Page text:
UK life insurers tripling down on risk sharing with global reinsurers




UK life insurers tripling down on risk sharing with global reinsurers | Insurance Business America















Controversial practice has drawn ire from the BoE, pension trustees


Reinsurance

By
Kenneth Araullo

In 2023, UK life insurers tripled the amount of assets transferred to global reinsurers, highlighting a growing reliance on risk-sharing practices scrutinized by the Bank of England (BoE) and pension trustees.

Large insurers in the corporate pension scheme transfer market typically pass on a portion of the pension assets and liabilities they assume from company balance sheets to overseas reinsurers.

According to the Financial Times, insurers executed at least £6 billion in funded reinsurance deals in 2023, up from £1.9 billion in 2022. Leading the transactions was FTSE 100 insurer Legal & General with £3.2 billion, followed by Phoenix Group with £1.2 billion, and the privately owned Pension Insurance Corporation with £1.3 billion.

Risks of reinsurer transfers

The Bank of England has warned of significant risks from the increase in funded reinsurance deals and is consulting on tighter regulations. Global regulators are increasingly examining how assets ceded to life reinsurers are invested, focusing on liquidity and other risks.

Pension trustees have expressed concerns about the potential impact on savers’ benefits if these arrangements, which lack public disclosure, fail. One trustee highlighted the lack of transparency, noting that fund governors are handing over substantial assets to life insurers without fully understanding the associated risks.

The trustee also questioned the fiduciary responsibility of transferring liabilities to third parties without proper understanding or agreement.

The Bank of England’s Prudential Regulation Authority has not provided sector-wide data but plans to stress test firms’ funded reinsurance arrangements next year. It has also proposed counterparty limits and other risk management measures.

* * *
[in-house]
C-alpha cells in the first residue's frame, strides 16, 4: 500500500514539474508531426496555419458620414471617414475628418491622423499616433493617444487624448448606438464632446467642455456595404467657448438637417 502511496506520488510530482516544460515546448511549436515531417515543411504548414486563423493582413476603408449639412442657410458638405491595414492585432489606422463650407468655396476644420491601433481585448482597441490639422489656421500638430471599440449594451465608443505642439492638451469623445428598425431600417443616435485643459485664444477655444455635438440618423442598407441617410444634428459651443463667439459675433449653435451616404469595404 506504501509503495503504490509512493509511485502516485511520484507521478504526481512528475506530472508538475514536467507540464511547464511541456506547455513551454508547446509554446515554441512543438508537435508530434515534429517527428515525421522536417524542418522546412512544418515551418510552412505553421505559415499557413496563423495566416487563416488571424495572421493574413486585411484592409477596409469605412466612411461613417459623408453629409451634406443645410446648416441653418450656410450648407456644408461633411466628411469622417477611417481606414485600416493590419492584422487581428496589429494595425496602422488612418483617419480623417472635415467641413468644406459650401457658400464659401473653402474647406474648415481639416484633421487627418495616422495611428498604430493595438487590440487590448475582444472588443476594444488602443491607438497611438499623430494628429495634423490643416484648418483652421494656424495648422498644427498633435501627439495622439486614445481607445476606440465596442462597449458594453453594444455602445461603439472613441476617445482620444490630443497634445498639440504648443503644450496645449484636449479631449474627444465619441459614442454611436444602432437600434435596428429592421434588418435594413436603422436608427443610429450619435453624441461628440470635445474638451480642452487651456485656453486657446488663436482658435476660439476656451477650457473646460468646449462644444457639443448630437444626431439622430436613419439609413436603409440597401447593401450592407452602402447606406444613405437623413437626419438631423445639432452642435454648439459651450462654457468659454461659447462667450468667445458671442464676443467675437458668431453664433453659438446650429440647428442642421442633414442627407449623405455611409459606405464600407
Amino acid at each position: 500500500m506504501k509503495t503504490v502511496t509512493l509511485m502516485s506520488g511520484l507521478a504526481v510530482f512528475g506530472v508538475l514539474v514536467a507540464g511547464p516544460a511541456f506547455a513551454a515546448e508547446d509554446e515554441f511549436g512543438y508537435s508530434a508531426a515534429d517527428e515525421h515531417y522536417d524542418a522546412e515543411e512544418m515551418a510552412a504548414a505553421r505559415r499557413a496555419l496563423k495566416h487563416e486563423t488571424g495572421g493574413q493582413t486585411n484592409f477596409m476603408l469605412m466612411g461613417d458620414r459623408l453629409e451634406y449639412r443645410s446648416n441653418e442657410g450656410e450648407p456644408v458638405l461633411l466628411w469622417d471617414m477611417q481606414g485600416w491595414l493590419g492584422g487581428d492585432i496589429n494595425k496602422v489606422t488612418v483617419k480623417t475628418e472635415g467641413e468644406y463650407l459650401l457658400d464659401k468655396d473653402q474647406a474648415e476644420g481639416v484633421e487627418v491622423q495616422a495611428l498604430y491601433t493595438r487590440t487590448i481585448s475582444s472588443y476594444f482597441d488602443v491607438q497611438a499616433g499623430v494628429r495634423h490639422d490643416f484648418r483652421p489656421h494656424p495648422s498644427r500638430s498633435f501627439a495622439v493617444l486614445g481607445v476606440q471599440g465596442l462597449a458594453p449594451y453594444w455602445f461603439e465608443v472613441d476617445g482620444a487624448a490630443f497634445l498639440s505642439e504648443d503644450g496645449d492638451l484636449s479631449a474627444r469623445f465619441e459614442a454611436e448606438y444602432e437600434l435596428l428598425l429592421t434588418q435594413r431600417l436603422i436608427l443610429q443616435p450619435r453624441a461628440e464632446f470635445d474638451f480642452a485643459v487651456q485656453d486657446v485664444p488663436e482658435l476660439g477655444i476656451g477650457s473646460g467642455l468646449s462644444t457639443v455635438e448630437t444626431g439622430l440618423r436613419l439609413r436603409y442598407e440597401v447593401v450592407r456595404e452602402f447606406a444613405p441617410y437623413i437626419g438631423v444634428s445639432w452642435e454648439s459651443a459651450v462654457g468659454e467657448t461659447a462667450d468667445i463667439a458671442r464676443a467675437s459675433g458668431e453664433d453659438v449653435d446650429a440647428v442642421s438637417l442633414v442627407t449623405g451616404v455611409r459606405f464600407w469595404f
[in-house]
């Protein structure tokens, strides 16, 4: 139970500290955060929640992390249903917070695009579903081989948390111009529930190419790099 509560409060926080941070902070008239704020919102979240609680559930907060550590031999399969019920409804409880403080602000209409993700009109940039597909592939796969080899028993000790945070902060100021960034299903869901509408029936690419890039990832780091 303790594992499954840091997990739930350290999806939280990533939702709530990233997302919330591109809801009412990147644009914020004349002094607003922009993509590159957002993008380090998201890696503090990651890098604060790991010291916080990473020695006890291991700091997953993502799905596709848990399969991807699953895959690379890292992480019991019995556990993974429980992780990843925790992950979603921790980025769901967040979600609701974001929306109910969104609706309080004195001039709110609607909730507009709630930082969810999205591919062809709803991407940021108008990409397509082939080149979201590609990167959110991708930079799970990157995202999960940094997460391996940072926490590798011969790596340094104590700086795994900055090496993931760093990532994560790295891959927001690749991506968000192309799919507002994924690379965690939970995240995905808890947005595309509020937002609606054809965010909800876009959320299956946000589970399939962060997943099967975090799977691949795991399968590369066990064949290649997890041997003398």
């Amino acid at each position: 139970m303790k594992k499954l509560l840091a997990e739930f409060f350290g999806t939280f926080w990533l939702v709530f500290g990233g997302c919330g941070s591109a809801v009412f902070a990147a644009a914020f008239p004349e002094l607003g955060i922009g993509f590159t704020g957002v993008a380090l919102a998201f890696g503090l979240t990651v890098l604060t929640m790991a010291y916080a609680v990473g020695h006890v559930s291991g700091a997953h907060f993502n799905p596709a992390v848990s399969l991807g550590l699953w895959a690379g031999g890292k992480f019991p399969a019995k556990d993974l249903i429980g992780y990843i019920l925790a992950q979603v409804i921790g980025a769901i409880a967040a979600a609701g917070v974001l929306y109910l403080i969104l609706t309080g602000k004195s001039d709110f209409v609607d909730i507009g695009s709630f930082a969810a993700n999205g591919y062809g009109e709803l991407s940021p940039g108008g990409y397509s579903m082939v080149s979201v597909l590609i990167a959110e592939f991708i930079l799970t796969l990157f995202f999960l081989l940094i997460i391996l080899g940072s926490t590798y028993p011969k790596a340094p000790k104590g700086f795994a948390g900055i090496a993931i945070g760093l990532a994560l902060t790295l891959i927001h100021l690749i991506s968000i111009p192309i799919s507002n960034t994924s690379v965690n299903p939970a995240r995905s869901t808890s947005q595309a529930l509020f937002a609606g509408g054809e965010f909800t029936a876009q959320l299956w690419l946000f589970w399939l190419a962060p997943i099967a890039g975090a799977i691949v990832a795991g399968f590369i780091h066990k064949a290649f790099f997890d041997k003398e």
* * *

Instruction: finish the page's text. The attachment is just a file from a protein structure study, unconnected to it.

Lisa Leaman, a regulator, noted that the motivation for funded reinsurance deals is sometimes investing in assets that might not be eligible under UK rules, potentially creating risks and capital strain if an insurer needs to recapture its assets and liabilities from a reinsurer.

Charlie Finch, a partner at consultancy LCP, noted that funded reinsurance had become popular among insurers to improve the prices they offer on schemes. However, he called for better and more consistent disclosure on the practice.

Insurers have notably defended the practice as a risk-sharing mechanism. Legal & General stated that funded reinsurance was a “small proportion” of its £86 billion annuity book and that it worked with a carefully selected panel of reinsurers.

Phoenix CEO Andy Briggs said that the group had a “broad range of [reinsurance] counterparties” that were financially robust with “strong collateralization arrangements in place.”

Meanwhile, David Richardson, CEO of Just, noted that the money backing funded reinsurance deals goes into a ringfenced collateral account with limits on how it can be invested.

Aviva declined to provide specifics on its usage, describing it as a “small part of our portfolio,” while Pension Insurance Corporation declined to comment.

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